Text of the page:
Psalms for Troubled Times – Psalm 105b

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Remembering His Story

Yesterday, we considered the introduction to this psalm, ending with the call to remember what the Lord has done. Now, as we come to the main content, we find it a psalm of history – specifically His Story of His gracious dealings with His people, and it begins with God remembering His covenant.

‘He is the LORD our God: his judgments are in all the earth. He hath remembered his covenant for ever, the word which he commanded to a thousand generations … which covenant He made with Abraham’ (v7-9)

Obviously, this covenant is made with people, and through this psalm, seven different names are mentioned. Through these seven we see the fullness of divine grace being worked out.

The First Four

The covenant was: Cut with Abraham, the faithful servant. Promised to Isaac, the only begotten son. Renewed to Jacob, chosen before his birth. And established forever to Israel, who strove with God.

From these four we learn that our entrance into the blessings of God is, like Abraham, through faith: ‘for by grace are ye saved, through faith … it is the gift of God’ (Eph 2:8). And that gift is always worked out through the giving of the only begotten Son (John 3:16). As to whether man comes into the good of these eternal blessings is a mysterious blend of divine election (we are chosen like Jacob) and human responsibility (we must strive for it like Israel).

God’s Sovereign Hand

From this certain start, life for God’s people was not so straight forward. To the mind of man, it would seem that, at times, the LORD had forgotten His covenant, but this psalm shows us that all the way through, God’s sovereign hand was upon them, and they knew at different times:

1) the LORD’s Protection from Egypt (Egypt used in the Bible as a picture of this world in general)

‘He suffered no man to do them wrong: yea, he reproved kings for their sakes; Saying, Touch not mine anointed, and do my prophets no harm’ (v12-15)

2) the LORD’s Proving through Egypt

‘Moreover he called for a famine upon the land: he brake the whole staff of bread … Until the time that his word came: the word of the LORD tried him’ (v16-19)

3) the LORD’s Prospering in Egypt

‘He made him lord of his house, and ruler of all his substance … And he increased his people greatly; and made them stronger than their enemies’ (v20-24)

4) the LORD’s Punishment of Egypt

‘They shewed his signs among them, and wonders in the land of Ham … He smote also all the firstborn in their land, the chief of all their strength’ (v25-36)

5) the LORD’s Provision out of Egypt

‘He brought them forth also with silver and gold: and there was not one feeble person among their tribes … he brought quails, and satisfied them with the bread of heaven’ (v37-41)

And finally, the psalm closes with Israel knowing:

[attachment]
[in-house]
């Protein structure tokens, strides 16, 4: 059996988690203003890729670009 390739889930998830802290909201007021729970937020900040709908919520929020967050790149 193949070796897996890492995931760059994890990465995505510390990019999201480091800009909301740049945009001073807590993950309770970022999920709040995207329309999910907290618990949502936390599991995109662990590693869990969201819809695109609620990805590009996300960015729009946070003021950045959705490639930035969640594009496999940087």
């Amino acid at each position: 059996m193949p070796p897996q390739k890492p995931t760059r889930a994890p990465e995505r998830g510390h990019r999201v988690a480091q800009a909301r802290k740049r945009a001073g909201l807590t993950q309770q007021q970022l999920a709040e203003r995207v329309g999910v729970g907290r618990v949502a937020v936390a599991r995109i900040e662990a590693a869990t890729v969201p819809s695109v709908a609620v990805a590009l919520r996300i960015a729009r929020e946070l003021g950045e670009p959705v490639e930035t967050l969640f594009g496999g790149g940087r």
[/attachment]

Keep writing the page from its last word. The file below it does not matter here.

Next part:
6) the LORD’s Promise fulfilled in Canaan

‘he remembered his holy promise, and Abraham his servant. And he brought forth his people with joy, and his chosen with gladness: And gave them the lands of the heathen: and they inherited the labour of the people; That they might observe his statutes, and keep his laws. Praise ye the LORD’. (v42-45)

The Other Three

It’s interesting to note that while the LORD’s sovereign hand is upon Israel the whole time, He chooses to work through a mediator. Three are mentioned, and we see each as a type of Christ.

Salvation through Joseph, the man sent ahead

He sent a man before them, even Joseph, who was sold for a servant: Whose feet they hurt with fetters’ (v17-19)

What precious words those are? … ‘He sent a man’, and Joseph is such a beautiful type of ‘the man Christ Jesus, who gave himself a ransom for us all’ (1 Tim 2:5,6). We think of the descent of Joseph into bondage and prison, ‘whose feet they hurt with fetters’, but this is nothing compared to the sufferings of our Saviour, of whom it could be said ‘they pierced my hands and my feet’ (Psa 22:16).

And having gone to Calvary, ‘now is Christ risen from the dead, and become the firstfruits of them that slept’ (1 Cor 15:20). A man is now in glory, the firstfruits , and as certain as He has gone ahead, so we will follow.

Salvation through Moses, the faithful servant

‘He sent Moses his servant’ (v26)

It’s interesting that this remembering of Egypt does not mention the Lamb, the blood or the Passover. The focus is on the judgment that fell on Egypt, and we think of how faithfully Moses stood before a hard-hearted Pharoah.

Then we think of another servant sent, the very Son Himself, ‘sent not … to condemn the world; but that the world through him might be saved’ (John 3:17). What grace? And in this He was ‘obedient unto death, even the death of the cross’ (Phil 2:8).

Salvation through Aaron, the elect high priest

‘He sent … Aaron whom he had chosen’ (v26)

In God’s Grace, salvation is not simply about escape from the penalty of sin, but positively has the aim of making us a holy people to enjoy the presence of God.

But for this to be possible, there had to be a mediator. Therefore God ‘choose (Aaron) out of all the tribes of Israel to be my priest, to offer upon mine altar, to burn incense, to wear an ephod before me?’ (1 Sam 2:28). And so Aaron went in before God on behalf of the people, but his ministry was limited.

Compare this with the unlimited high priestly ministry of Christ, who ‘is not entered into the holy places made with hands … but into heaven itself, now to appear in the presence of God for us: Nor yet that he should offer himself often, as the high priest entereth into the holy place every year with blood of others … but … Christ was once offered to bear the sins of many; and unto them that look for him shall he appear the second time without sin unto salvation’ (Hebs 9:24-28).

And so, we conclude as the psalmist does, and there’s only one word for it: Hallelujah!!!

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